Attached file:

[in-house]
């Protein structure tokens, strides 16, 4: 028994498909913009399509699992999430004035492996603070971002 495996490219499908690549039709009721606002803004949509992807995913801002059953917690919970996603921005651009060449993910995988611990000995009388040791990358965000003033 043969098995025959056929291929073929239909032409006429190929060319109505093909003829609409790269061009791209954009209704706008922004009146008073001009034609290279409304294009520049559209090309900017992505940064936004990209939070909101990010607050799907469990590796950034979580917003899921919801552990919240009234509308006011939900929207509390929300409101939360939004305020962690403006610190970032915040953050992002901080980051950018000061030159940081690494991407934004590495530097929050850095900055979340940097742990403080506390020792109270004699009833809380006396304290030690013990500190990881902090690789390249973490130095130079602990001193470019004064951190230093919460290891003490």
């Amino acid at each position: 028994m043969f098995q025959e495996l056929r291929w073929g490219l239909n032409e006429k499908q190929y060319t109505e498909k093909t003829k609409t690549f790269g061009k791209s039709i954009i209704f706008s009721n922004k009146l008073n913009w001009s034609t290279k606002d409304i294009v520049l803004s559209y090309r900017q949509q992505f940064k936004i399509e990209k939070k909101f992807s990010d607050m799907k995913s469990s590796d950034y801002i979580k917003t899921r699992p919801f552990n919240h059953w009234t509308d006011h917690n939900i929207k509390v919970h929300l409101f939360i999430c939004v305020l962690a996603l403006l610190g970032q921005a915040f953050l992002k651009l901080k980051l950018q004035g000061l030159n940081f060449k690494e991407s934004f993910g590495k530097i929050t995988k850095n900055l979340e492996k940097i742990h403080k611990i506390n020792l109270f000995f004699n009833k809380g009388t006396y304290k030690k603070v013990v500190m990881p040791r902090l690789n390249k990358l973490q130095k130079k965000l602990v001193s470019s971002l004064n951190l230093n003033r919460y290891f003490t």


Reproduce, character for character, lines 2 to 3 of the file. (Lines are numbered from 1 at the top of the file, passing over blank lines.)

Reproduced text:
């Protein structure tokens, strides 16, 4: 028994498909913009399509699992999430004035492996603070971002 495996490219499908690549039709009721606002803004949509992807995913801002059953917690919970996603921005651009060449993910995988611990000995009388040791990358965000003033 043969098995025959056929291929073929239909032409006429190929060319109505093909003829609409790269061009791209954009209704706008922004009146008073001009034609290279409304294009520049559209090309900017992505940064936004990209939070909101990010607050799907469990590796950034979580917003899921919801552990919240009234509308006011939900929207509390929300409101939360939004305020962690403006610190970032915040953050992002901080980051950018000061030159940081690494991407934004590495530097929050850095900055979340940097742990403080506390020792109270004699009833809380006396304290030690013990500190990881902090690789390249973490130095130079602990001193470019004064951190230093919460290891003490």
């Amino acid at each position: 028994m043969f098995q025959e495996l056929r291929w073929g490219l239909n032409e006429k499908q190929y060319t109505e498909k093909t003829k609409t690549f790269g061009k791209s039709i954009i209704f706008s009721n922004k009146l008073n913009w001009s034609t290279k606002d409304i294009v520049l803004s559209y090309r900017q949509q992505f940064k936004i399509e990209k939070k909101f992807s990010d607050m799907k995913s469990s590796d950034y801002i979580k917003t899921r699992p919801f552990n919240h059953w009234t509308d006011h917690n939900i929207k509390v919970h929300l409101f939360i999430c939004v305020l962690a996603l403006l610190g970032q921005a915040f953050l992002k651009l901080k980051l950018q004035g000061l030159n940081f060449k690494e991407s934004f993910g590495k530097i929050t995988k850095n900055l979340e492996k940097i742990h403080k611990i506390n020792l109270f000995f004699n009833k809380g009388t006396y304290k030690k603070v013990v500190m990881p040791r902090l690789n390249k990358l973490q130095k130079k965000l602990v001193s470019s971002l004064n951190l230093n003033r919460y290891f003490t």